Even though the parliamentary system of government in India is largely based on the British parliamentary model it never became a replica of the British system. Elaborate.
The Indian Constitution establishes the parliamentary government both at the center and the states. The Parliamentary system is based on the principle of cooperation and coordination between the legislative and executive organs, and not watertight separation of powers between the two organs.
India opted for the Parliamentary system of Government based on Britain. Thus, both exhibit certain common features such as:
- Presence of nominal and real executives
- Collective responsibility of the executive to the legislature
- Membership of the executive in the legislature
- Dissolution of the lower house
- Majority party rule, with the leadership of the Prime Minister
However, Indian parliamentary system never became a replica of the British model and modified its features suiting Indian polity. Thus, there are a few fundamental differences between the two systems:
- Constitutional Sovereignty and not Parliamentary Sovereignty – In India, unlike Britain where Parliament is supreme and can amend constitution without any restrictions, the Parliament enjoys restricted powers due to a written Constitution, federal system, judicial review and fundamental rights.
- Elected Nominal Executive – The Indian state has an elected head, i.e. the President (Republican form of Government). The British state, on the other hand has a hereditary head (monarchy). No restriction on PM to be a member of Lower House only – In India, the Prime Minister may be a member of any two houses of Parliament, while in Britain the Prime Minister should necessarily belong to the Lower House of the Parliament.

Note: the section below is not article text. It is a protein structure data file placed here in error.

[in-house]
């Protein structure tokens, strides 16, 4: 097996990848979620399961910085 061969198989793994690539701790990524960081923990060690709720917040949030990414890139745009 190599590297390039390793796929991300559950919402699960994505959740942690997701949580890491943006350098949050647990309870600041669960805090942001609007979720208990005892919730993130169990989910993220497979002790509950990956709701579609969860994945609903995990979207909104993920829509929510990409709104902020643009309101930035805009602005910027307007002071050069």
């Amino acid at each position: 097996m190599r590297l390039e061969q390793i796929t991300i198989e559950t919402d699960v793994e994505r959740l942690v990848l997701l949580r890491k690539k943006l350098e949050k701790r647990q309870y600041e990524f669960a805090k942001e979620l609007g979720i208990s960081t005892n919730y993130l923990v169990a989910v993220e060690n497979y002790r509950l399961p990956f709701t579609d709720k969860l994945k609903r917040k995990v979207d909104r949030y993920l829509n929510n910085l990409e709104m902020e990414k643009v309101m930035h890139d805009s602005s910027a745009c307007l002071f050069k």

- No restriction on minister of being an MP on appointment – In India, a person who is not a member of Parliament can also be appointed as minister, for a maximum period of six months, pending election to either of the houses of the Parliament. In Britain, the members of Parliament alone are appointed as ministers
- No legal responsibility of ministers – The ministers in India do not have individual or legal responsibility – i.e. they are not required to countersign the official acts. Britain has this system, such that every minister is individually responsible for the acts passed.
- No shadow cabinet: The Shadow cabinet is a feature of the British cabinet system. It is formed by the opposition party to balance the ruling cabinet and to prepare its members for future ministerial office. There is no such institution in India.
Based on these features, it is evident that there are many differences between Indian Parliamentary system and British Parliamentary System. Thus, Indian system is not completely based on the latter.